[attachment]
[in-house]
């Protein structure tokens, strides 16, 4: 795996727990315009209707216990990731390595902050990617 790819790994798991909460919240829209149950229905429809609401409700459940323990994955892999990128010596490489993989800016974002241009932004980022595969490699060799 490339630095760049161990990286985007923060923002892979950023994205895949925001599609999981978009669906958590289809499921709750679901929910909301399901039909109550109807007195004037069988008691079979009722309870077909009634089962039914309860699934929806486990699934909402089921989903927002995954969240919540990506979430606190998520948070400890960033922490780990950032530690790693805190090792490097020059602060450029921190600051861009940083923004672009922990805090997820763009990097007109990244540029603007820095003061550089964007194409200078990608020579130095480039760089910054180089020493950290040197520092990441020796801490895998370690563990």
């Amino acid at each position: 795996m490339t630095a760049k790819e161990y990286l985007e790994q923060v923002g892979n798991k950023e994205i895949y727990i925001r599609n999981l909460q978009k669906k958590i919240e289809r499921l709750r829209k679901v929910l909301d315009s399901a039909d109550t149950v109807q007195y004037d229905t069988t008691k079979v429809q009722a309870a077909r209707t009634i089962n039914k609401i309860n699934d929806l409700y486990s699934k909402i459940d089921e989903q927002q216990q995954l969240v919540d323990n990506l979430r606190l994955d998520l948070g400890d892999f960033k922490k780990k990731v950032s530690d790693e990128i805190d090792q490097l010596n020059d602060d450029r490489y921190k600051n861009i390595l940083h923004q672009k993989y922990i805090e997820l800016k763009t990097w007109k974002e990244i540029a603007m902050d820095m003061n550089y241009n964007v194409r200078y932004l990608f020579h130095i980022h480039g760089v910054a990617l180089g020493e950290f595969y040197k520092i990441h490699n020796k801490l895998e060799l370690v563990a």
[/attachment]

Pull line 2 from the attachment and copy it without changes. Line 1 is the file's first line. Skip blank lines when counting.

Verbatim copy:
């Protein structure tokens, strides 16, 4: 795996727990315009209707216990990731390595902050990617 790819790994798991909460919240829209149950229905429809609401409700459940323990994955892999990128010596490489993989800016974002241009932004980022595969490699060799 490339630095760049161990990286985007923060923002892979950023994205895949925001599609999981978009669906958590289809499921709750679901929910909301399901039909109550109807007195004037069988008691079979009722309870077909009634089962039914309860699934929806486990699934909402089921989903927002995954969240919540990506979430606190998520948070400890960033922490780990950032530690790693805190090792490097020059602060450029921190600051861009940083923004672009922990805090997820763009990097007109990244540029603007820095003061550089964007194409200078990608020579130095480039760089910054180089020493950290040197520092990441020796801490895998370690563990």